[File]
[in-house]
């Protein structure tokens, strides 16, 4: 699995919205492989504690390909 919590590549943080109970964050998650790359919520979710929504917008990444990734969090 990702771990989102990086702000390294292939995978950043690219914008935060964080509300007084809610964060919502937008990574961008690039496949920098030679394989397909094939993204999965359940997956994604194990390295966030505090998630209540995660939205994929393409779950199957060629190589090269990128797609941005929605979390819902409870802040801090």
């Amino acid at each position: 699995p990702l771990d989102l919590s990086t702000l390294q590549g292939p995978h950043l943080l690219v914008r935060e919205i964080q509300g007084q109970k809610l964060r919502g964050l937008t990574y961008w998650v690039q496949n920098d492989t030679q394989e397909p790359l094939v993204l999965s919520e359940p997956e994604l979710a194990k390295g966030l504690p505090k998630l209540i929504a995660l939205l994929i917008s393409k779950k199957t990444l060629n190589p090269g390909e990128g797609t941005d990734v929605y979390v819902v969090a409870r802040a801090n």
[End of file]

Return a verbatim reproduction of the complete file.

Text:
[in-house]
């Protein structure tokens, strides 16, 4: 699995919205492989504690390909 919590590549943080109970964050998650790359919520979710929504917008990444990734969090 990702771990989102990086702000390294292939995978950043690219914008935060964080509300007084809610964060919502937008990574961008690039496949920098030679394989397909094939993204999965359940997956994604194990390295966030505090998630209540995660939205994929393409779950199957060629190589090269990128797609941005929605979390819902409870802040801090």
């Amino acid at each position: 699995p990702l771990d989102l919590s990086t702000l390294q590549g292939p995978h950043l943080l690219v914008r935060e919205i964080q509300g007084q109970k809610l964060r919502g964050l937008t990574y961008w998650v690039q496949n920098d492989t030679q394989e397909p790359l094939v993204l999965s919520e359940p997956e994604l979710a194990k390295g966030l504690p505090k998630l209540i929504a995660l939205l994929i917008s393409k779950k199957t990444l060629n190589p090269g390909e990128g797609t941005d990734v929605y979390v819902v969090a409870r802040a801090n």